By Sherry Morris
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I hate discovering dead bodies. 

I shook my head and slammed on the brakes. While leaping out of the golf cart onto the smooth Cocoa Beach sand, I wiggled my fingers into a pair of nitrile gloves. A shiver of fear convulsed up my spine as a fishy dead-human stench wafted through the dawn. I tiptoed over to a bloated young black man face up in a drenched United States Navy uniform, matted with sand.

“Sir, do you need some assistance?” Please roll over and puke or something. “Hey, buddy, you okay?” Nothing. I gave him a little nudge in the ribs with my sneaker. He felt squishy. I shuddered. 

The June sun rose pink on the horizon. Red sky was good luck for sailors or something like that. Not for this guy. 

This is so not the way I want to begin my last shift before vacation. 

I loosened his tie, unfastened a button and placed two of my fingers on his carotid artery. No pulse. He stared past me, big brown eyes with long eyelashes frozen in a peaceful expression. No, not peaceful. The curl of his lips looked as though he had been up to something mischievous. I lowered my face and put my ear to his nose to listen for breathing as I studied his chest. I didn’t see or feel respirations. Up close he smelled like chlorine bleach.

I wasn’t a coroner but it was obvious to me that this guy had been dead for quite some time. I struggled with the gritty wet material, unbuttoning the rest of his shirt exposing his hairy chest and a gold Star of David necklace. I didn’t find the dog tags I was searching for. “Rest in peace, unknown sailor.” I whispered a little prayer for him and pulled off the gloves as I hurried back to the vehicle. After slipping them into the black plastic trash bag, I exhaled, flipped open my blue cell phone and punched nine on speed dial. I glanced at my simulated diamond Tinker Bell watch and wiggled my wrist to make the pixie dust dance under the crystal.

“Cocoa Beach Department of Public Works. What is your complaint?” asked Igor the grouchy dispatcher.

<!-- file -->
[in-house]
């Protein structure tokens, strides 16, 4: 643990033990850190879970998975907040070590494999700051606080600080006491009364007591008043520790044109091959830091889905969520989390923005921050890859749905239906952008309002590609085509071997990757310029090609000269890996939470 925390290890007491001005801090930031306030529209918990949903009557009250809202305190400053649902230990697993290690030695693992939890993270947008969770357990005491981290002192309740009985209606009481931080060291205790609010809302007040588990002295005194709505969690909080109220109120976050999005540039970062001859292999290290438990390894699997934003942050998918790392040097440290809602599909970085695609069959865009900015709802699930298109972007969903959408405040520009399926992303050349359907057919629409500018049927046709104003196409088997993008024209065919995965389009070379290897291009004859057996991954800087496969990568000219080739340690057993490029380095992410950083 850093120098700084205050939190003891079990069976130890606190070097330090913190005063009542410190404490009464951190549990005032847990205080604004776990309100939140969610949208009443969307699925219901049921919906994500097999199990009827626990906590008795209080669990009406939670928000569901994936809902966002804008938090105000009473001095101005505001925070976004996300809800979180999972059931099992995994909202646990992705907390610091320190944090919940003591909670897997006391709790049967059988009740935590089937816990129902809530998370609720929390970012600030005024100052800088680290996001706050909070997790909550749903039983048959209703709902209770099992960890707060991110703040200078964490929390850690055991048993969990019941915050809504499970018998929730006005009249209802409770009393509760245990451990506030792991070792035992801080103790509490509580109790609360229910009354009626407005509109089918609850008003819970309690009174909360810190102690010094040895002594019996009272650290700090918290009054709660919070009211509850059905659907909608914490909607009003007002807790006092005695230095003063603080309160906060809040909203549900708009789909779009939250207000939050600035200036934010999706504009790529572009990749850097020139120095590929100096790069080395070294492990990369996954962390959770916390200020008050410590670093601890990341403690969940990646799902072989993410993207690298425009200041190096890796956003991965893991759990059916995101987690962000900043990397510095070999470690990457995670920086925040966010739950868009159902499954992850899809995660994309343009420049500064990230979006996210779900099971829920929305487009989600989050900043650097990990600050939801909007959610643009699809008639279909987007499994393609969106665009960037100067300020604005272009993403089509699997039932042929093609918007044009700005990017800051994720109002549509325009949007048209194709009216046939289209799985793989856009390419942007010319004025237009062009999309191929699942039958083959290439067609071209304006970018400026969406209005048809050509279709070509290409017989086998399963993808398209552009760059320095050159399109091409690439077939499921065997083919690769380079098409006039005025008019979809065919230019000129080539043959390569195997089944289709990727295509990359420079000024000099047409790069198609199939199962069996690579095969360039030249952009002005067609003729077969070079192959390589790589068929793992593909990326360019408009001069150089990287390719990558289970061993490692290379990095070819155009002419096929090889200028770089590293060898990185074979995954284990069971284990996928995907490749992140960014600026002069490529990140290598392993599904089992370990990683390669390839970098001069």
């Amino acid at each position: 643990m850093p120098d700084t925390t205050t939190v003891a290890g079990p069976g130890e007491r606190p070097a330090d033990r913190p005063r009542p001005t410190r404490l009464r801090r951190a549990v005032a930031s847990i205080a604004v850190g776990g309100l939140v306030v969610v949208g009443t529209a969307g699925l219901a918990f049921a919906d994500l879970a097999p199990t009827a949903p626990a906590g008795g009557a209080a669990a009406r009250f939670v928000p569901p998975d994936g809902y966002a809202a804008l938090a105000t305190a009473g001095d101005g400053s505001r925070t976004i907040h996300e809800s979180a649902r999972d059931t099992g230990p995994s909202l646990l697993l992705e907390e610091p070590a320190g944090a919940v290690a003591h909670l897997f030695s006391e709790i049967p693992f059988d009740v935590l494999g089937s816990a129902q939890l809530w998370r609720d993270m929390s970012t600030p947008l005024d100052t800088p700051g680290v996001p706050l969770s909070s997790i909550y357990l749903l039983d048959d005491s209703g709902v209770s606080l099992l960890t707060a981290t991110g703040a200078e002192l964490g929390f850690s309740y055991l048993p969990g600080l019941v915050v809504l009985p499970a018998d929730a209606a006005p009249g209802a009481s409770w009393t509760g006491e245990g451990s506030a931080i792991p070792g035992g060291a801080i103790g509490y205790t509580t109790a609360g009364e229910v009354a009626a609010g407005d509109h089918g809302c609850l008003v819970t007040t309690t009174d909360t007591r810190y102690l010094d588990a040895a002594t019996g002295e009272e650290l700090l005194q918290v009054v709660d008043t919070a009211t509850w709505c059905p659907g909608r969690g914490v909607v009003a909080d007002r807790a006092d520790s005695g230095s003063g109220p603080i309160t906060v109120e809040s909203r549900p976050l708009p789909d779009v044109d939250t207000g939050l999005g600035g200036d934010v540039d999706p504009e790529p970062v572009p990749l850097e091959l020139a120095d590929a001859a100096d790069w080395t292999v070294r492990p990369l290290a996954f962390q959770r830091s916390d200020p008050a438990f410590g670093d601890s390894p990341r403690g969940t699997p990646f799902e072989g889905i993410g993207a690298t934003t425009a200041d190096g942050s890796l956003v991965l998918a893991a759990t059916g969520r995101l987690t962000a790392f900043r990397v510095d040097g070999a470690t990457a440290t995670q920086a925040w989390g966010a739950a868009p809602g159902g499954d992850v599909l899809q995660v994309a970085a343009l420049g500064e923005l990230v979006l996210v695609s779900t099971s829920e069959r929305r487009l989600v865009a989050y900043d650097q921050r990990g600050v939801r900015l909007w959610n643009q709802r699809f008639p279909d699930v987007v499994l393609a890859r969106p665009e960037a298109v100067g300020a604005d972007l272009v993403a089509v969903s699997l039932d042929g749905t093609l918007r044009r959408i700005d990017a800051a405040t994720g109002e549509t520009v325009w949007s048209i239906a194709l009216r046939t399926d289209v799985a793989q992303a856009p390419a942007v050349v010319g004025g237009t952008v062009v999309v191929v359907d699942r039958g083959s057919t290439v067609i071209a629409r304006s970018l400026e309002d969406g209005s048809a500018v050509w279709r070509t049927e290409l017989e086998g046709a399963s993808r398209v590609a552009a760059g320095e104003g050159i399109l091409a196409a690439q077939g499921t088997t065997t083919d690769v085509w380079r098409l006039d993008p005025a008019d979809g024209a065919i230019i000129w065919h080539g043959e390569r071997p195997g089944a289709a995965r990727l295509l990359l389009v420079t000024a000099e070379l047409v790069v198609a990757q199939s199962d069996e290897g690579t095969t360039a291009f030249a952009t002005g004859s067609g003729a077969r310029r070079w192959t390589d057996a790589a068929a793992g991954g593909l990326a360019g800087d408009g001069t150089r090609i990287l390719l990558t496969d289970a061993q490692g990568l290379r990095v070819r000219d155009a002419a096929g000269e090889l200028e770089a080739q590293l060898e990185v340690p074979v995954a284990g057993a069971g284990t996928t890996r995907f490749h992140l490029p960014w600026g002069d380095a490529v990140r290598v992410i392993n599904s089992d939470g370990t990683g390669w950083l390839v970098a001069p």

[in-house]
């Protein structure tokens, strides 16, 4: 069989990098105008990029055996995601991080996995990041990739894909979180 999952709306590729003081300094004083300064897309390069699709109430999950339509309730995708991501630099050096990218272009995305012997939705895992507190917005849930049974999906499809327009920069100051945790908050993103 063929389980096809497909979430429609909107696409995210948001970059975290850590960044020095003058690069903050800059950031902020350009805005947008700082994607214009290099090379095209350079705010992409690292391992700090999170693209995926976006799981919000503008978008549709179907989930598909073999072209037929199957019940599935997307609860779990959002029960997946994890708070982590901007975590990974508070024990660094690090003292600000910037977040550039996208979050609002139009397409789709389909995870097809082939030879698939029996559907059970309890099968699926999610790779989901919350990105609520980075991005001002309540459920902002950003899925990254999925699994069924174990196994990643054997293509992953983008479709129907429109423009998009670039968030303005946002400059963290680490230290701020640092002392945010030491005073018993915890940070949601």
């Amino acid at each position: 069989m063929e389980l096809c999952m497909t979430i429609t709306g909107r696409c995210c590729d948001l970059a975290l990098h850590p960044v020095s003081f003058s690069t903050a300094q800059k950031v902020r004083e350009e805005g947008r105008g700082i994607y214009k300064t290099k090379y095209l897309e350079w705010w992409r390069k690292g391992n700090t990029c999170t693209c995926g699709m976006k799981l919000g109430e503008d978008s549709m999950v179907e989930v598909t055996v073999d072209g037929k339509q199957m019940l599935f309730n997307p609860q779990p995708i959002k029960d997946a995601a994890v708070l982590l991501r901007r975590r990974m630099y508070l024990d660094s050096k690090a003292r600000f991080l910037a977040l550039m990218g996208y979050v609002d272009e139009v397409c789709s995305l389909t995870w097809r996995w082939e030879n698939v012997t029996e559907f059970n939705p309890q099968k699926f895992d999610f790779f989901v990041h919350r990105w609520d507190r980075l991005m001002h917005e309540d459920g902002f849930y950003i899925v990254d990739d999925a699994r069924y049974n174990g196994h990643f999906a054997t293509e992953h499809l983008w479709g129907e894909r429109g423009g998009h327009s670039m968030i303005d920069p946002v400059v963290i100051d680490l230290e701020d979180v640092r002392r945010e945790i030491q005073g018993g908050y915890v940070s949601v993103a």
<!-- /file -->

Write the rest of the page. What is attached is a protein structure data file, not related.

“It’s Sandra Faire. I’ve found a military floater washed up in front of the Copacabana. He’s dead.” 

Within ten minutes I was surrounded by three hotel security guys in gray trousers and blue blazers; Andres, the perpetually hung-over lifeguard; Eagle, the hotshot volunteer beach patrolman who always startled the sunbathers tearing around the sand in his ATV; Bicep Betty in the yellow polka dot bikini and matching support hose; six uniformed City of Cocoa Beach cops. And Lieutenant Hottie Hernandez, homicide.

Okay so his first name was William, and not that he was my type…anymore…but my temperature sure soared whenever he met my gaze. I needed to figure out how to reroute those errant hormones. I was through with hot uber good-looking alpha males. Especially this one. No man of mine answered his cell phone during a romantic interlude. Just because there was a category five hurricane looming was no excuse for him to run off to work and leave me panting on the kitchen table.

Well, yeah, we had some other issues. William and I weren’t compatible except when we were making out. His kisses sent me to nirvana. Perhaps it’s just as well the hurricane interrupted us. I had nothing to regret.
We didn’t have anything in common. I was eighteen the first time he kissed me. And the last time. Now I’m twenty-three and he would be thirty soon. I didn’t like cops. They were paranoid, manipulative drama kings. Well, most of the ones in my family tree were.

Hottie was dressed in a black tee shirt, way too tight. I could see the outline of his chiseled abs and the ripple of his deltoids. A badge on a chain hung around his neck, a service weapon and handcuffs tucked into the rear of his deliciously form fitting Levis.

The lieutenant swaggered down and looked over the deceased from a distance as the tide lapped the sailor’s mucky dress shoes. He paced off an area for the uniforms to seal the death investigation scene. Hotel security assisted, offering hot pink umbrellas to shove into the sand to wrap the yellow police tape around.
The lieutenant stopped and squatted before approaching the body, shining his flashlight on the sand with a slow sweeping motion. He led the crime scene photographer to the areas he deemed important. After the initial images were shot, forensics arrived. 

The CSI team deployed different colored lights and donned goggles. The photographer changed out the filters on his camera to match the colors the forensic team used.